If the only impediment to these changes is the existence of laws that could be overturned, by what standard are we to judge the moral certitude of human relationships? Are we instead to remove all values, all morals, and all strictures designed and intended to structure marriage and human relationships in ways that ultimately benefit society, i.e. producing families that are grown over succeeding generations and contribute to the development of communities and humanity at large? Do we simply become “beings” that interact as we choose with other “beings,” with all other distinctions becoming lost to the mists of time?
As a nation that prides itself on valuing the “voice of the people,” let us do just that – listen to the people. In those states in which voters have decided that the protection of the traditional, historical definition of marriage is so important that they have enshrined in their state constitutions, let us respect their decision. In those states which have elected to allow SSM, let us see what develops. Over time, events and circumstances will shine a light on the benefits and drawbacks of SSM, its impact on families, and its effects on society at large, and will allow us as a nation to move past the hypothetical stage. Only this approach will serve to dampen the rhetoric, cool tempers on both sides, and encourage the natural development of a workable solution. Anything else will create a situation in which conflict will flourish.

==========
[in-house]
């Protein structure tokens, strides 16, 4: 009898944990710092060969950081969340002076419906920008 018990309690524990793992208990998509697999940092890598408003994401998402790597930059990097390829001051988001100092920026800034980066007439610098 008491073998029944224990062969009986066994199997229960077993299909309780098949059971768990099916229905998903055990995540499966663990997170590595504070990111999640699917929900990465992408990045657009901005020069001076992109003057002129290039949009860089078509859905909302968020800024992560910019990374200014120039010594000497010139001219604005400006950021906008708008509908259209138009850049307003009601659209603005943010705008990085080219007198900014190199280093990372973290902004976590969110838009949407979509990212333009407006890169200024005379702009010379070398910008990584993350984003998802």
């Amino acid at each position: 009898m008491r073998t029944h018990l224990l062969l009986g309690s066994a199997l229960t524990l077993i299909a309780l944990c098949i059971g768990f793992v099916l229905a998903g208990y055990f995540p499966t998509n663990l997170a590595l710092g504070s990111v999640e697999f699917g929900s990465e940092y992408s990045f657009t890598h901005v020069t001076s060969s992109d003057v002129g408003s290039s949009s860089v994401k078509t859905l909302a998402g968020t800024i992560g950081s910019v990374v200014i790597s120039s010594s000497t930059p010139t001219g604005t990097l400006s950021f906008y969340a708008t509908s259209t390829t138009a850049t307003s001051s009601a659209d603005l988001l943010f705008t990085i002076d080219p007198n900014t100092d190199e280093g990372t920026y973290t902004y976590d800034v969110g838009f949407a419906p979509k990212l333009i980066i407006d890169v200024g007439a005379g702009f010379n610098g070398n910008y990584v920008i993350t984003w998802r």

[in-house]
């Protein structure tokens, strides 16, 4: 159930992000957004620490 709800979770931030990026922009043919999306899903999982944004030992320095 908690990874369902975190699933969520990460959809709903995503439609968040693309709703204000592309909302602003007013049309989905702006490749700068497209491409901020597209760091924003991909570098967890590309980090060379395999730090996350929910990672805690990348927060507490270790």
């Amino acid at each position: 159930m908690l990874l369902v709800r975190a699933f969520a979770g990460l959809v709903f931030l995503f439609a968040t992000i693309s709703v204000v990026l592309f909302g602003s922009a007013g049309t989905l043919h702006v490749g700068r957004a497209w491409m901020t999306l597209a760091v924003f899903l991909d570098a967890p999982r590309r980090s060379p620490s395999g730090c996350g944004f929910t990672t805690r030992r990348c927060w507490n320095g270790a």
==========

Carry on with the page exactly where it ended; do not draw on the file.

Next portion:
Proponents of same-sex marriage arrogantly claim that they are on the “right side of history”, but are they on the right side of humanity? Are they on the right side of families, of faith, or freedom? The evidence thus far is murky at best and alarming at worst. We are entering dangerously uncharted waters, with foreboding precedents. A society as large and diverse as ours, with the range of individual liberties we hold sacred as rights has never before undertaken such a drastically profound and monumental change as the redefinition of a cornerstone of society. We would do well to stop, think, and reconsider.